TAMPA, Fla. (Reuters) - College football star Jameis Winston, a contender for the top pick in the upcoming National Football League draft, was sued on Thursday in Florida court by a woman who claims he raped her in 2012, highlighting concerns about his off-the-field reputation.
The lawsuit seeks financial damages from the quarterback at a sensitive time for the NFL, which has come under scrutiny for its handling of allegations of rape and domestic violence by its players.
Winston did not face criminal charges in the alleged rape and was cleared of any conduct code violations as a student at Florida State University. Still, questions about the sexual encounter, which he has maintained was consensual, have attracted wide media attention.
The woman filed the lawsuit in a state court in Orlando, in part seeking to force Winston to answer questions under oath about what happened, said her attorney, John Clune.
"She wants Mr. Winston to be held accountable for what he did, and nobody else has seemed that motivated to do that so far," Clune said.
He acknowledged the NFL draft, which starts on April 30, factored into the timing of the lawsuit, saying she did not want to be accused of protecting Winston until he secured a lucrative contract.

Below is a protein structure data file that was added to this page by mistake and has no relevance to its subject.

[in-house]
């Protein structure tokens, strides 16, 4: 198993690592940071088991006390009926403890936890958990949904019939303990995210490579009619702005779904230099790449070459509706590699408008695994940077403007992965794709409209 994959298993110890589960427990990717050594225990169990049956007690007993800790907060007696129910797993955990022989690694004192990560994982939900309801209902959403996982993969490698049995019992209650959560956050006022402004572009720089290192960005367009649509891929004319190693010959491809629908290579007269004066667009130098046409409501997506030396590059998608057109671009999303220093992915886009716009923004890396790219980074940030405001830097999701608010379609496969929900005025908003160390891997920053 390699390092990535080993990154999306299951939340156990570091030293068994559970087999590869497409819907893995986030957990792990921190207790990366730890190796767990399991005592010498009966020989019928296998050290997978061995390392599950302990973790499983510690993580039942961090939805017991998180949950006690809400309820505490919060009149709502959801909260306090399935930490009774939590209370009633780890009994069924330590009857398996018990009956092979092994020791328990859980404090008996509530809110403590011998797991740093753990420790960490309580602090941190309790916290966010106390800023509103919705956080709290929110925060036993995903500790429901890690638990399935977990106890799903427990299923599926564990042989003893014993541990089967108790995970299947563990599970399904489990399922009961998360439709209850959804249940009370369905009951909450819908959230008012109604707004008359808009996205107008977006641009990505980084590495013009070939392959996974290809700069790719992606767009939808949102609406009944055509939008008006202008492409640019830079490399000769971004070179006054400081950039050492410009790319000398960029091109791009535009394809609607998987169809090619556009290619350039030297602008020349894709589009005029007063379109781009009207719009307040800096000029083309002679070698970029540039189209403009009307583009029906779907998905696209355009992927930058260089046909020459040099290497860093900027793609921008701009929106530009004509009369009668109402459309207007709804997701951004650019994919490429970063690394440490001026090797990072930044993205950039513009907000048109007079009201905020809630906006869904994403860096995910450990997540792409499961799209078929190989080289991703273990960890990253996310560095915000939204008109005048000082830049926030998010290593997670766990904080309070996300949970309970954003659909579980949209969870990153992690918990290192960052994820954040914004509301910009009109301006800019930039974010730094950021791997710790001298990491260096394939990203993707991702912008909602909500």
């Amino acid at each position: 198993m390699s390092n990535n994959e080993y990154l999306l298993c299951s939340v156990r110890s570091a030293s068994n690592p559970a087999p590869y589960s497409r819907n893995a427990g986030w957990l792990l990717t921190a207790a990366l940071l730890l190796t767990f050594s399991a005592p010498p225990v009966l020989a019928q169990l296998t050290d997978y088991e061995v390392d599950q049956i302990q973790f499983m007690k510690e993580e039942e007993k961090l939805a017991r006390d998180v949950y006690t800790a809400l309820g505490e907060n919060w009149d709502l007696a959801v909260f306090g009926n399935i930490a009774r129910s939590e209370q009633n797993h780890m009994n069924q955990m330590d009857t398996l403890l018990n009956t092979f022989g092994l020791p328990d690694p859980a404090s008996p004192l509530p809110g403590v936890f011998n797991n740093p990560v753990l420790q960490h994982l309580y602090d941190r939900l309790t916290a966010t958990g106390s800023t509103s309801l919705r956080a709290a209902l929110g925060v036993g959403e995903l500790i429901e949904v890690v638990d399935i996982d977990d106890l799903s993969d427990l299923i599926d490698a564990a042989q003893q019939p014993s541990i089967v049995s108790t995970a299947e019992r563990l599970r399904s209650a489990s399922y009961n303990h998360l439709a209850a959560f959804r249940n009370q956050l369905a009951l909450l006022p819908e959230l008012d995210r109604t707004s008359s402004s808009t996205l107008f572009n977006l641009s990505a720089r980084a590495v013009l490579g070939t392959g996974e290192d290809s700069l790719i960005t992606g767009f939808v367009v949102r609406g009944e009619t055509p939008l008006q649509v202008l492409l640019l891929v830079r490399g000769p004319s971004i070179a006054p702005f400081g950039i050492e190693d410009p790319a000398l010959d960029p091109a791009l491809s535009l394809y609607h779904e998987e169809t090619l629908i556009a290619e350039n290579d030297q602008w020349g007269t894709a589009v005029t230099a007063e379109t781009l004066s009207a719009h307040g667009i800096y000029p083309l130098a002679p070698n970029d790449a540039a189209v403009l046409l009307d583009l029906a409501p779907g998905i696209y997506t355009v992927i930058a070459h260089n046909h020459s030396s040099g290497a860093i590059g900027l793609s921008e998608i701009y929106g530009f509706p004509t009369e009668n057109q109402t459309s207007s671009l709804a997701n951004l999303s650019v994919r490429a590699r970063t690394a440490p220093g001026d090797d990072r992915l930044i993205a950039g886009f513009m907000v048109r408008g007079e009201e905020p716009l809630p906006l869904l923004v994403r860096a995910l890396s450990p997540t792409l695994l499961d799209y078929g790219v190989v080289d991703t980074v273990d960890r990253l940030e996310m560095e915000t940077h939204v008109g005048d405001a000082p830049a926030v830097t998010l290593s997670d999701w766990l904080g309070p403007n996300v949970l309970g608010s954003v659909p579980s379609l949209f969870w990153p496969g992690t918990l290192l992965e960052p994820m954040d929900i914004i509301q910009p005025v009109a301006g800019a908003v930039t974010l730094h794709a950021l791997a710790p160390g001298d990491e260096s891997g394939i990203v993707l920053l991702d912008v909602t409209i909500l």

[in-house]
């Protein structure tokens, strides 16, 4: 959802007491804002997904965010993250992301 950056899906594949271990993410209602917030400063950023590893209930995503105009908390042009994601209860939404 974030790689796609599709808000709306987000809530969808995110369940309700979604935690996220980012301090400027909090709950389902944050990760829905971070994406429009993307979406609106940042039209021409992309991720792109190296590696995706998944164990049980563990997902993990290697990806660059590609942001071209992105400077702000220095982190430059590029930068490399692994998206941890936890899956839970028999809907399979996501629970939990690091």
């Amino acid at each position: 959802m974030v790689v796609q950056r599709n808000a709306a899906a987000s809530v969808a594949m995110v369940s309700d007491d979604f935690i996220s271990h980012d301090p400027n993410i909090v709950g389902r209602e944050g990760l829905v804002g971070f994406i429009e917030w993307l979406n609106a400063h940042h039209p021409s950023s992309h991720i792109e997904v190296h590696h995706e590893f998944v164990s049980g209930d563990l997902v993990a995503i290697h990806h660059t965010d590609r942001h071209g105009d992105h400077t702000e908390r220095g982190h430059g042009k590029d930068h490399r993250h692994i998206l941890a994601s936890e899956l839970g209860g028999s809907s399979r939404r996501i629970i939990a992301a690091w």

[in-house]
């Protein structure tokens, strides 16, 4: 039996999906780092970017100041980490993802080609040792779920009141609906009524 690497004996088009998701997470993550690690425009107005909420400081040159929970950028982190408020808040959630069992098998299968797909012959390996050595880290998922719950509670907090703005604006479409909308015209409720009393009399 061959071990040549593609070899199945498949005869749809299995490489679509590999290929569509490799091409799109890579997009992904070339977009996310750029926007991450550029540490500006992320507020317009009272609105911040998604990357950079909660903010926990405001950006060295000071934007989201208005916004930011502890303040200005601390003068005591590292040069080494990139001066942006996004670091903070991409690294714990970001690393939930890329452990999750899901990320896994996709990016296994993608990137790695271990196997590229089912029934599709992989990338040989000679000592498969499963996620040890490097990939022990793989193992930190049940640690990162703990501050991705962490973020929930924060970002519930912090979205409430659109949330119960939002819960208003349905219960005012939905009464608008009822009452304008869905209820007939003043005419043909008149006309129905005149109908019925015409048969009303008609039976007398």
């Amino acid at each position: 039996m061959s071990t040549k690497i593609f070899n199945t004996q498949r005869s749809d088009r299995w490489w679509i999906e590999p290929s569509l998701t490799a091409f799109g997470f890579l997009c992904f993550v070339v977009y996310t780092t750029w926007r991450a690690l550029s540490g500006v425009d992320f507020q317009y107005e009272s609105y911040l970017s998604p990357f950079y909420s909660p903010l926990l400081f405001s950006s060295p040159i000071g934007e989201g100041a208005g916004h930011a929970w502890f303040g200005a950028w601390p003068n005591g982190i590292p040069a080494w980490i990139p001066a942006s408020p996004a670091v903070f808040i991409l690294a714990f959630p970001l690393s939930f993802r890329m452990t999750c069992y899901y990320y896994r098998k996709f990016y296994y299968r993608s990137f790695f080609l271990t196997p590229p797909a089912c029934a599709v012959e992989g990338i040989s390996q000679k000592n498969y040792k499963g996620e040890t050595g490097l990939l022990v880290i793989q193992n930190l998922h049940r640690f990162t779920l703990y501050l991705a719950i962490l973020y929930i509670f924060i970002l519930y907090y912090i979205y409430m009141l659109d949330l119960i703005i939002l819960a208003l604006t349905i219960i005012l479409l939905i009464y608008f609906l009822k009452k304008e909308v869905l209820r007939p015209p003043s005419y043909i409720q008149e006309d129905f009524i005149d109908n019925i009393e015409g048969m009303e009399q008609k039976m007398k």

The accuser was a freshman at Florida State University at the time of the alleged rape in December 2012.
A representative for Winston could not immediately be reached for comment.
Many experts consider Winston, who in 2013 won the Heisman Trophy as the top U.S. college football player, a leading choice for the top NFL draft pick, held by the Tampa Bay Buccaneers.
The suit accuses Winston of sexual battery and assault, according to a copy provided to Reuters by Clune.
In 2013, Winston was cleared by a Florida state attorney of possible sexual assault charges after authorities determined there was insufficient evidence to charge him.
Late last year, a student conduct code hearing looking into the charges also found insufficient evidence against Winston.
The rape allegations are the subject of a lawsuit against Florida State under Title IX, which requires colleges receiving federal funds to promptly investigate complaints of sexual abuse.
Reporting by Letitia Stein; Editing by Sandra Maler and Mohammad Zargham